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HomeTravel articles & guidesFive facts about Day of the Dead in Mexico

Five facts about Day of the Dead in Mexico

05 October, 2017  |  updated: 09 December, 2019
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Day of the Dead

Smiling skeletons, colourful sugar skulls and festive picnics at the cemetery.

A typical scene every year in early November when Mexicans celebrate Day of the Dead, a festival to mark the return to earth of the deceased to greet their relatives.

Mexico transforms into one giant party, with outlandish parades, feasts and throngs of people dressed as skeletons in honour of the dead.

But why do Mexicans really celebrate death? And how do they do it?

What is Day of the Dead?

Altar

Day of the Dead or Día de los Muertos is above all a life-affirming celebration to commemorate the dead.

The festival celebrates the return of the spirits of the deceased to earth to be honoured by the living with all the things they loved when they were alive.

Instead of grieving for dearly departed family members, many Mexicans believe that the deceased should be commemorated with colourful parades and excursions to the family burial site, where everyone eats the deceased’s favourite meal and shares funny stories about the person’s life.

When is Day of the Dead in 2020?

Parade

Day of the Dead is celebrated on 2 November 2019, and the festival takes place on the same date every year.

The celebrations begin on 31 October, when several towns and cities kick off the festivities with parades and decorated markets, and continue until 2 November, the official Día de los Muertos.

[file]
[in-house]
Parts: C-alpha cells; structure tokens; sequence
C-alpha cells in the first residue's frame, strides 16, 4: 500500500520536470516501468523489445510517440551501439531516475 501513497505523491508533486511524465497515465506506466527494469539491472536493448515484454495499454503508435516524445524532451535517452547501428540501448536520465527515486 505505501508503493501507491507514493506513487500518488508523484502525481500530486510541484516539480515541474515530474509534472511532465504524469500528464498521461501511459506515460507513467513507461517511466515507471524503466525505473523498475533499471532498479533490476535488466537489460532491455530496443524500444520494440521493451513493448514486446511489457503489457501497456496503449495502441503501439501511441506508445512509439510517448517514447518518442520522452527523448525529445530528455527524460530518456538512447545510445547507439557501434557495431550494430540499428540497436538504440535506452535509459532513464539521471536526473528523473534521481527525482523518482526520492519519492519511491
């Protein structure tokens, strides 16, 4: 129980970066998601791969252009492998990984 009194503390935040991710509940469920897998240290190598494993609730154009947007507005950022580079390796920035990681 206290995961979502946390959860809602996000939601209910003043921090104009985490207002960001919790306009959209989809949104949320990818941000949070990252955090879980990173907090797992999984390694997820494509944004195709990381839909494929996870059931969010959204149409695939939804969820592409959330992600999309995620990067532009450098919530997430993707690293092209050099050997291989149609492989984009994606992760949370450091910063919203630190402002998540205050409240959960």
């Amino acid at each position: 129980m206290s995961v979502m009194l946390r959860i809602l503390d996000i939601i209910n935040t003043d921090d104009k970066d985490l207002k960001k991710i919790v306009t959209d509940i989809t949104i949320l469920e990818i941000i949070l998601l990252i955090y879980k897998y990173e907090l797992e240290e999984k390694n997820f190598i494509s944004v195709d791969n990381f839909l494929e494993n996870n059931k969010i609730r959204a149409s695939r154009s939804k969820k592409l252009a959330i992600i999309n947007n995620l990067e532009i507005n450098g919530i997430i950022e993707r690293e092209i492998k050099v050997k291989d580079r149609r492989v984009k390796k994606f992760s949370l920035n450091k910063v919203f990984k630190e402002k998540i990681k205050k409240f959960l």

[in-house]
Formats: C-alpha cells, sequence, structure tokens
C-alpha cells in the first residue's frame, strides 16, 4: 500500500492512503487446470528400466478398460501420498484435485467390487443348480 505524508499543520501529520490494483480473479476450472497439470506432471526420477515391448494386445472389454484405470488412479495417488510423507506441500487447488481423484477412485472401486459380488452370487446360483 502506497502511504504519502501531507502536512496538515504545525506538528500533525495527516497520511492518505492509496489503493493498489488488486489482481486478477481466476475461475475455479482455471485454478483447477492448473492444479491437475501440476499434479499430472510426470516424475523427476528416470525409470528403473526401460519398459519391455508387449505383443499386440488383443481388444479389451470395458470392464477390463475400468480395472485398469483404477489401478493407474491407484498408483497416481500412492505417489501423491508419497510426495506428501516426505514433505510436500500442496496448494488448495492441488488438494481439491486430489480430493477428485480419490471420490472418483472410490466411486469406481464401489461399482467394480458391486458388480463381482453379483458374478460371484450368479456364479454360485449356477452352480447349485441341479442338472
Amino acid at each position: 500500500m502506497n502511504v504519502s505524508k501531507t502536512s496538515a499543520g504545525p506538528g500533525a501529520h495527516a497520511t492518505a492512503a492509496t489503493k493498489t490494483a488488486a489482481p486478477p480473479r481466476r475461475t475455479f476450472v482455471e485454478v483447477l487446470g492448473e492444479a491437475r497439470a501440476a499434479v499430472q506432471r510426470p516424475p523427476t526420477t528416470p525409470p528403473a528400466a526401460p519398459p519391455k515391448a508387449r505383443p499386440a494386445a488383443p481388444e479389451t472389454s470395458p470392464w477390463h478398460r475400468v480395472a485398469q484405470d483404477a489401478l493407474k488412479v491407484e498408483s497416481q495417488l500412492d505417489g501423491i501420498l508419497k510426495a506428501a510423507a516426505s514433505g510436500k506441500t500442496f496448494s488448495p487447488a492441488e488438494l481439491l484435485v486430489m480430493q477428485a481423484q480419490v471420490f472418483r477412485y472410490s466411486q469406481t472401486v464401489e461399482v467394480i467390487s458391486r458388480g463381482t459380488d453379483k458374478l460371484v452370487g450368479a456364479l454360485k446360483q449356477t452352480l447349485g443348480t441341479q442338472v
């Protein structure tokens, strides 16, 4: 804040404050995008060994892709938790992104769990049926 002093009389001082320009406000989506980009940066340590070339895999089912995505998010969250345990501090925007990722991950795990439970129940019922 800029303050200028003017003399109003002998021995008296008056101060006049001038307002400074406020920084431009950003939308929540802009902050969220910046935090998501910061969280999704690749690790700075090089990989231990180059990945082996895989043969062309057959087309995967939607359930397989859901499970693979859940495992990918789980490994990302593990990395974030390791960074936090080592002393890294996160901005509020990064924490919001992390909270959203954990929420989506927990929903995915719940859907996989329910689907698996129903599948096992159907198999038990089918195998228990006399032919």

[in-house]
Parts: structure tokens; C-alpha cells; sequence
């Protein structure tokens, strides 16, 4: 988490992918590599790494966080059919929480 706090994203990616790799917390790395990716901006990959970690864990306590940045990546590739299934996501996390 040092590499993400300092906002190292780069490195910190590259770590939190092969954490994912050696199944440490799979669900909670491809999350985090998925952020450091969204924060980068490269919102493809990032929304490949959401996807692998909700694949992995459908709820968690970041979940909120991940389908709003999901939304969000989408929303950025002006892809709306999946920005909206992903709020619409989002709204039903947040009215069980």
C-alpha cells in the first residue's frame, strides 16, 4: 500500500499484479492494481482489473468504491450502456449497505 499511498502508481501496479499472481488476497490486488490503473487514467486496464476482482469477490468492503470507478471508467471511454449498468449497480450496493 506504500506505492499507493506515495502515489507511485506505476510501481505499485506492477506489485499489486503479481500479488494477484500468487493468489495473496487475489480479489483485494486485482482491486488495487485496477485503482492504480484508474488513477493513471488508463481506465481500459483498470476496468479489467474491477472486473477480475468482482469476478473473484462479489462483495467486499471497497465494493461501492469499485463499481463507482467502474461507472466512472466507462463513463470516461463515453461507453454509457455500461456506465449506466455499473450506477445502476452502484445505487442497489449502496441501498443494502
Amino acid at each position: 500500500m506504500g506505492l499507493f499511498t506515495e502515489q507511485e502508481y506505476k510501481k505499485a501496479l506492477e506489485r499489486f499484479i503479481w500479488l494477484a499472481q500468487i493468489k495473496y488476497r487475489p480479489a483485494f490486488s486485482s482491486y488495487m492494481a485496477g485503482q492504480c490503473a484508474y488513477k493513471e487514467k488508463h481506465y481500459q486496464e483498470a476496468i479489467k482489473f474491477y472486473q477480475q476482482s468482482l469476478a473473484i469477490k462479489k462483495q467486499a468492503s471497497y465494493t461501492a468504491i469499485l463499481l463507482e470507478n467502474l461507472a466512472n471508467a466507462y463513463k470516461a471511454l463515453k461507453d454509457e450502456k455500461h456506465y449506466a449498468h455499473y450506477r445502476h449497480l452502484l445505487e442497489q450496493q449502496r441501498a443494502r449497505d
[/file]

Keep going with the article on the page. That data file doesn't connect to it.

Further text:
Many Mexicans also spend the night between the 1st and 2nd November at the cemetery with candles and flowers to help the spirits of the dead find their way back to the world of the living.

Deceased children are traditionally remembered on 1 November, while the elderly deceased are celebrated on 2 November.

The history of Day of the Dead – Where does it originate from?

Skeletons

Day of the Dead is an age-old tradition dating back to the Aztecs and Mayans, more than 2,000 years before Spain colonised Mexico.

The festive day is a mix of ancient Pre-Columbian rituals and the Catholic holiday All Saints’ Day, which together form the framework for the commemoration of the dead.

Today, Day of the Dead is one of Mexico’s most important holidays, and on the UNESCO List of World Intangible Cultural Heritage.

What are the traditions on Day of the Dead?

Day of the Dead bread

Mexicans celebrate Day of the Dead in many different ways.

While many people participate in the big, colourful parades with music and deathly costumes, others spend the day and night at the cemetery with the family, where the deceased are celebrated with all the things they loved when they were alive.

Many families also build large altars where sacrificial gifts for the deceased are placed.

When it comes to food, Mexican children often eat as many sugar skulls (calavera de azúcar) as they can, while the adults make “Day of the Dead bread” (pan de muerto), special bread baked for the holiday every year with the top shaped like bones.

Where can I experience Day of the Dead?

Cemetery

The great day of celebration of the dead takes place all over Mexico.

In the metropolis, Mexico City, there is a special festive atmosphere when Mexicans celebrate the dead. The streets are filled with thousands of costume-clad revellers, colourful stalls and lots of music.

At several of the city’s many cemeteries, people gather with candles and flowers while waiting for the deceased to return to earth.

In the Maya region of Yucatán, the atmosphere on Day of the Dead is also amazing. The locals gather at cemeteries, in the city centre or at one of the many concerts held to mark the holiday.

If you are travelling to Mexico between 31 October and 2 November, you will undoubtedly experience the interesting, if not a little morbid, festival with your own eyes.

Check out our tours to Mexico:

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